1. Tuesday night’s draw with Barnsley illustrated perfectly why City are in serious relegation trouble, and why there’s no guarantee we’ll survive. Just as we followed up an impressive win at Nottingham Forest with a dismal no-show at Middlesbrough, so the encouraging victory over Sheffield United was conspicuously not built upon with a decidedly crummy draw against Barnsley. At no stage this season have City ever threatened to create any momentum or put together a string of good results. It’s precisely what teams who get relegated do.
2. That Barnsley are a poor side was obvious enough when we laboured to victory at Oakwell. They haven’t noticeably improved since, but neither have we. Perhaps it wasn’t a great surprise that the two sides who put together such a dire game in October should do it again – but even so, it was truly dreadful.
3. Granted, it’s a relief that City spawned a point in the end, even if we have little intention of “respecting” a disappointing outcome so disappointingly arrived at. It did at least prevent the blow of City slipping behind Barnsley in the table. But really, it’s hard not to look back at the entire evening wondering quite why City were so utterly sub-par. No intensity, no urgency, inadequate organisation – the whole thing was just utterly bab.
4. There weren’t many positives. Larsson played tolerably well, though it was his least effective match for a while – and he’s been one of the most impressive figures in 2018, so we missed his influence. Irvine looked cold and subdued, while Diomande in particular spent a thoroughly unproductive evening emboldening only his detractors. Meanwhile, if you hadn’t spotted Toral by the time he was hooked in the 53rd minute (of the first half), you may not have been alone – he was almost wilfully anonymous.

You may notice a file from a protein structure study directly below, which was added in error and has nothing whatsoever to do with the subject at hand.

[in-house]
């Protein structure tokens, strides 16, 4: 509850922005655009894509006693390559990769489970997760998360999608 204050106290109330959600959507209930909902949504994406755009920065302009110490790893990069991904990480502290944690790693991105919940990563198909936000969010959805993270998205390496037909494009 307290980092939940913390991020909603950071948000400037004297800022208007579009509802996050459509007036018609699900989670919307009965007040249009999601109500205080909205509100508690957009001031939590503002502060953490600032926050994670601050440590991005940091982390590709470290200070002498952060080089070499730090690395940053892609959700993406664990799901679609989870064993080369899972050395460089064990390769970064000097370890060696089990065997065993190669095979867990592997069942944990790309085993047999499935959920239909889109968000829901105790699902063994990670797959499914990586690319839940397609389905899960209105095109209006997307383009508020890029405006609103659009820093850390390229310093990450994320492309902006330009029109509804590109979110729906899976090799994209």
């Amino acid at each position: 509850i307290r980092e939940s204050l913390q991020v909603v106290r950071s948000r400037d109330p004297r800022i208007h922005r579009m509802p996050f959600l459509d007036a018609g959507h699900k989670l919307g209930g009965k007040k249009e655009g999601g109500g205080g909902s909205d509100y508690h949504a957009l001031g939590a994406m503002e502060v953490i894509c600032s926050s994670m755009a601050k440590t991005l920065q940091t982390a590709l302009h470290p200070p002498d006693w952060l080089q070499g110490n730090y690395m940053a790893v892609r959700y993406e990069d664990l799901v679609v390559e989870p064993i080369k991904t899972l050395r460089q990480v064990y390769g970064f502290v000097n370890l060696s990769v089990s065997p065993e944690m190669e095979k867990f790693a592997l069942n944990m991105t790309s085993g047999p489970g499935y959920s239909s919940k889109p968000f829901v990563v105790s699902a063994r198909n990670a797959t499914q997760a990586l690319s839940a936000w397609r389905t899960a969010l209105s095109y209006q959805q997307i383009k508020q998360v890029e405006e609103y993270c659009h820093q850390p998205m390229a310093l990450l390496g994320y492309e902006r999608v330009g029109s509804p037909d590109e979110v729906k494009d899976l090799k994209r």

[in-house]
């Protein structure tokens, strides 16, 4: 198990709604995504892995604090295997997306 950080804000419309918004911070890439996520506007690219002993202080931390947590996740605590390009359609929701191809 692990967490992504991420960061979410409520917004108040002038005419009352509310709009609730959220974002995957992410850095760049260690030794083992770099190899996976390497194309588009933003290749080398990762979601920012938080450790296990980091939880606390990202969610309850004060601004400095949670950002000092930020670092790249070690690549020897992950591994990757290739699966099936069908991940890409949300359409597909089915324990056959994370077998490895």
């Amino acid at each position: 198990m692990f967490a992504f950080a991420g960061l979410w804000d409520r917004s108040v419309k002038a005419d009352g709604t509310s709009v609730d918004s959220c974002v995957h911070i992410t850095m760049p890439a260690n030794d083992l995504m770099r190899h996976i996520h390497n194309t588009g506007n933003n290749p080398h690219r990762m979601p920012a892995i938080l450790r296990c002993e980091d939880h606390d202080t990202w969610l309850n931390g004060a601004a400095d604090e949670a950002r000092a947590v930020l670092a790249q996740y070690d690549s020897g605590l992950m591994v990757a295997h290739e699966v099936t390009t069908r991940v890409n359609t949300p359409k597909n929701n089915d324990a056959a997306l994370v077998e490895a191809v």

5. We enjoyed the claim that 14,000 were in attendance though. It’s so far from the truth as to be comical.
6. With Ipswich falling victim to the weather, we’re now halfway through four successive home games, rather freakishly following on from four successive away games. Next up are Millwall and Norwich, both treading water in the impossibly distant glory-soaked promised land of midtable. City are still labouring at under a point a game, which won’t often be enough for survival. Setting points targets from a brace of games in March is a little artificial, but if City haven’t moved to more than a point per game by 5pm on Saturday, that would be very bad news indeed.
7. David Meyler said a while ago on Twitter that his future at City beyond this season was in doubt, but now he has willingly and wilfully let the cat out of the bag. He’s off this summer, with the club choosing not to take up their option on a further year, and he’s evidently not happy about it. Neither are we. Yes he has limitations and bad games, and he is called out for them when they occur. He also has experience, an apparent affection for the club, a natural affinity with how supporters feel and unquestionably a sensible awareness of his own contribution over the years, and it’s quite obvious that personality issues have prompted his exit beyond any footballing decision. And isn’t it remarkable how the club can decide in ample time to not take up a further year on a player’s expiring contract, but leave it far too late when they decide to offer a player a fresh deal? Meyler did well out of City and we hope he leaves with more sweet memories than pangs of bitterness.
8. The Allam family state, in absentia, at the rearranged Supporters’ Committee meeting following the one they stroppily cancelled while issuing false claims about the Supporters’ Trust making threats, that things may be about to change. Hull City will start calling themselves Hull City again, while concessions and a proper club crest will be consulted upon. Now, we’ll believe this when we see it. Anyone familiar with the Allam family knows to judge actions, not words. It’s good news if so, but them selling the club “for a pound”, “within 24 hours”, “consulting fans before changing the name” was also good news, so forgive us for not celebrating just yet.
8a. And isn’t it pathetic that they didn’t dare face up to the Supporters’ Committee in person with this? They left others to issue what they probably regard as a humiliating climbdown for them.
9. If you disagreed with the protests on the grounds of their effectiveness, events have not validated your argument. Protests against Nottingham Forest last year brought the Allams to the table, and the prospect of them continuing and escalating achieved these promises. That’s a vindication for those who took a stand during matches. And what else could have been done? They won’t listen, so there’s no point in politely speaking. And they’re unreasonable, so what’s the point in using reason? Well done to anyone who’s raised their voice against the Allams during games.
10. Even if they do implement everything they’ve promised, we’re still Allam Out.